In this post, I’ll write about my process to find a more productive and flexible setup for my various sites, projects, blog etc. I’ll descibe how I moved away from my old hosting provider and Wordpress and found a setup that lets me create content on my iPad Pro.
Moving away from legacy hosting
Not long ago, my web hosting setup was a lot different than it is now. Back then, I used an old hosting provider for my sites, that forced me to use FTP to publish any changes I made. Since I already used cloud-based services for other projects, this setup was just a frustrating old habit that I had to change.
Two years ago, I decided to do something about all this. Instead of staying with my old hosting provider for yet another year, I created static versions of my sites and moved them to GitHub, using its excellent hosting capabilities. Since GitHub has amazing (and free) domain configuration, I could use my existing domain names. The entire process was a very positive experience, and I can now push my changes with git, instead of having to use FTP.
Once the static sites were in place, I started rebuilding them with Jekyll, which is a static site generator that works great with GitHub. It lets you create pages, data files, templates, blog posts etc. and builds a static site that only consists of HTML, CSS and JS. It’s a very powerful setup, with a drawback that you have no backend, which makes it a non-option for many web sites. However, if you can use a static site, I can recommend Jekyll. The speed of a static site is excellent and you can use various tricks to make the setup very powerful.
The end result is a nice setup that lets me push changes with git instead of using an FTP client. If you haven’t tried even GitHub hosting in combination with Jekyll, I strongly advice you to give it a try.
Moving away from Wordpress
I started blogging at Blogger many years ago and was very happy to replace it with Wordpress (also many years ago). However, as time passed, the Wordpress limitations started showing, with every post having some tiny style and markup variation, code blocks caused strange side-effects in the underlying markup etc. I needed something like LaTeX, but for the web.
After moving my personal web site to GitHub, I decided to move my blog there as well. Since Jekyll supports Markdown (which is like LaTeX, but for the web), I could now finally start focusing on content and stop fiddling around with html markup.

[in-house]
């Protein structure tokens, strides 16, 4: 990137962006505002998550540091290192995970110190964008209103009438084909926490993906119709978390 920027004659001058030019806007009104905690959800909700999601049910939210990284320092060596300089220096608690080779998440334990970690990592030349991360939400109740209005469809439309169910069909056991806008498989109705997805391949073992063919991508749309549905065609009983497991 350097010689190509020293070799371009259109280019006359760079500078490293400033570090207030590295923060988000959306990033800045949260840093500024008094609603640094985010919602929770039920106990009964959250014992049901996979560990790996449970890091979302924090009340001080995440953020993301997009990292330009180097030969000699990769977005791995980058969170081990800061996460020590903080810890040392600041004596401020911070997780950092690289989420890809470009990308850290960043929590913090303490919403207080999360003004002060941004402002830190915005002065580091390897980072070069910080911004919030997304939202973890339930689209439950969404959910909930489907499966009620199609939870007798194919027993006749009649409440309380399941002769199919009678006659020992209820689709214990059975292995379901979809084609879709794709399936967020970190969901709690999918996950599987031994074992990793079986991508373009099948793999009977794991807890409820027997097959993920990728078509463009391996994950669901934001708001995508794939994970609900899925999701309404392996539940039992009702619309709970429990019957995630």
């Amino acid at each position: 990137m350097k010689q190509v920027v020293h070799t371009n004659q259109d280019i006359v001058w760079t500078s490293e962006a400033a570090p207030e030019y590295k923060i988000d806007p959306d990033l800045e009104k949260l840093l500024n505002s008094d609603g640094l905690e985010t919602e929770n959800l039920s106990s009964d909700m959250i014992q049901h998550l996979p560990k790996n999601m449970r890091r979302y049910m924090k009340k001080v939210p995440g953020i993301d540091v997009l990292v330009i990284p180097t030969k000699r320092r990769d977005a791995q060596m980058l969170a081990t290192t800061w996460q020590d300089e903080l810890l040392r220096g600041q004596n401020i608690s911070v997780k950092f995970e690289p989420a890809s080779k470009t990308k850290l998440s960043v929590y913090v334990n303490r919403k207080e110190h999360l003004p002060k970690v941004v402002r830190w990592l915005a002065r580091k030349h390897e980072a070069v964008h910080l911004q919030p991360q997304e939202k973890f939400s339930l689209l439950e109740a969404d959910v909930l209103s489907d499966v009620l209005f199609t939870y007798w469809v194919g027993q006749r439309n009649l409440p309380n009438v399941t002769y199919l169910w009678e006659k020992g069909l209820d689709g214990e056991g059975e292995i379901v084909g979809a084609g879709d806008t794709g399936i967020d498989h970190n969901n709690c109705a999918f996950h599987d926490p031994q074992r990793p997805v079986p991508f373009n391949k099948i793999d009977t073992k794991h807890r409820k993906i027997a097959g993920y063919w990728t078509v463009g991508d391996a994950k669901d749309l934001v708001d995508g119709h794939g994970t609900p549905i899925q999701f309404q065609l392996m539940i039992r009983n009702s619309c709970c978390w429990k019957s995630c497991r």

The end result is a nice setup that lets me focus on the content. Being able to push changes with git is amazing, and gives me version control over my posts. Markdown is a wonderful format that removes the HTML complexity from the creative process. If you haven’t tried it out, I strongly advice you to do so.
Blogging on my iPad Pro
With these changes in place, I still missed being able to create content on my iPad Pro, which I bought as a lightweight laptop replacement. It’s such an amazing device and its smart keyboard cover is so nice, but I haven’t been able to find a productive use for it.
Tonight, I decided to give it a go, with the goal to find a great git client and a text editor that can interact with the client and edit files in my git repos.
For git, I decided to try WorkingCopy. It’s free to try out, but you have to unlock push capabilities and pro features with an IAP. I found WorkingCopy to be a wonderful client. It’s intuitive and makes great use of the iPad as a lightweight git environment.
For text editing, I decided to purchase iAWriter and…well, it’s one of the best iOS apps I’ve ever tried. I’m amazed with how intuitive it is. Writing is a pure joy, its Markdown support is amazing and I really couldn’t ask for more.
The interactions between the two apps also proved to work great. After cloning a repo in WorkingCopy, you can open any file in iAWriter, then return to WorkingCopy to push any changes.
I’m writing this post on my iPad Pro, from a sunny resort in Egypt. If you can read this, it means that iAWriter and WorkingCopy could save and push it to GitHub…
…and that my search is finally over.